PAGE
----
A range of testing methodologies are needed to identify pathogenic changes in the CDC73 gene including:
Information about DNA tests and testing laboratories is available from:
If a decision is made to test this gene as part of a cancer gene panel, care should be taken to select a panel where the individual genes tested have both clinical validity and clinical utility.
A variant-specific test (rather than sequencing a single gene or gene panel) may be more appropriate and cost effective where a relative is known to have a germline pathogenic variant or a pathogenic variant has been identified in the patient’s tumour.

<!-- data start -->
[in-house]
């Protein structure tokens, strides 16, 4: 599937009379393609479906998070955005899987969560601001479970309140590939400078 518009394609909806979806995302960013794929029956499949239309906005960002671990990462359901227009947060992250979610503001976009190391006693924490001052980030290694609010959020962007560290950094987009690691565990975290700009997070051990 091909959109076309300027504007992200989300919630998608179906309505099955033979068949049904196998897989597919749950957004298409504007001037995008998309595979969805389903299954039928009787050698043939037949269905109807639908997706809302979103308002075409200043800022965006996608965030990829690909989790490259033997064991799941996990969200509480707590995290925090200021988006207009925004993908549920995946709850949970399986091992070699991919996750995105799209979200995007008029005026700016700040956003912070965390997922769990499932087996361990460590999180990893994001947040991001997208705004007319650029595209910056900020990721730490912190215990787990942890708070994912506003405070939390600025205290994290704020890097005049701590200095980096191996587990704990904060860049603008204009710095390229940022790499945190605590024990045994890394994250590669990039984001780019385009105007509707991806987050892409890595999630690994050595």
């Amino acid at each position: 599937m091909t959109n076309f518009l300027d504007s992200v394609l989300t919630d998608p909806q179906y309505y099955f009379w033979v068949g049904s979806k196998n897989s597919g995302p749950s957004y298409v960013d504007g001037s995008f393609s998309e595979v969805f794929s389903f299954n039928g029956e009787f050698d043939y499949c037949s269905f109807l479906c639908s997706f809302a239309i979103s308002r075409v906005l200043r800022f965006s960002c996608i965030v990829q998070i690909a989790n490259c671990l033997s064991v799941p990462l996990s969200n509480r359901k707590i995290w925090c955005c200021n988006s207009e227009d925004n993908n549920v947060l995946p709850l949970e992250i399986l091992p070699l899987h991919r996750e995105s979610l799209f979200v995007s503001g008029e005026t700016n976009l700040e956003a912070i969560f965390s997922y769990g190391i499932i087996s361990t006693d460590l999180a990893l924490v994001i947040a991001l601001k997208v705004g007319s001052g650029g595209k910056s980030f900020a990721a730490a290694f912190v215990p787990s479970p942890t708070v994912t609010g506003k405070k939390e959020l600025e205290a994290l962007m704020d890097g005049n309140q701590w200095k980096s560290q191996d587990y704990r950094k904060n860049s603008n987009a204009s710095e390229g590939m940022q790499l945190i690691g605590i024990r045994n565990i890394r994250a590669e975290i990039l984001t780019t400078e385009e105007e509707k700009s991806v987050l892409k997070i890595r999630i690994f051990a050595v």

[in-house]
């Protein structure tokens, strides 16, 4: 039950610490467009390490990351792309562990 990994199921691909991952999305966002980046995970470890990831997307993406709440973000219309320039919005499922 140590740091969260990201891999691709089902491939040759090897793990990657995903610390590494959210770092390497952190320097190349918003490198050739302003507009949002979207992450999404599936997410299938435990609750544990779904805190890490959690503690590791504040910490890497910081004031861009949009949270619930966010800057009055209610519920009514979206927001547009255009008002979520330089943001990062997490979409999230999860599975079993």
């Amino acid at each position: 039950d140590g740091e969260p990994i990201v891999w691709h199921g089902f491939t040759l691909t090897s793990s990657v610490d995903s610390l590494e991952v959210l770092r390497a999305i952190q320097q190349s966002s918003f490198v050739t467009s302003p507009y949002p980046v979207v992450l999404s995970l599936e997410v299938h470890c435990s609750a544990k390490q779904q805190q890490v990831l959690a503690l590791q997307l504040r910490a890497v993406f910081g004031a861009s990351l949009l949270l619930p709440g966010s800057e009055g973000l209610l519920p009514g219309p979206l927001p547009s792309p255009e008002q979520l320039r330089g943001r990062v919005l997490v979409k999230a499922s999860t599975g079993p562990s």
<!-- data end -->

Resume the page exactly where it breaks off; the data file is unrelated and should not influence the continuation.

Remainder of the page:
If this gene is/these genes are tested using genomic sequencing (“next generation sequencing” or NGS), and testing has not identified a pathogenic variant, the value of testing using another methodology should be considered.
If germline gene testing is uninformative and immunohistochemistry demonstrated loss of parafibromin, gene testing of tumour samples may be helpful in identifying somatic variants or possible germline mosaicism. If germline mosaicism is suspected, testing of two or more different tumour samples is ideal, if possible.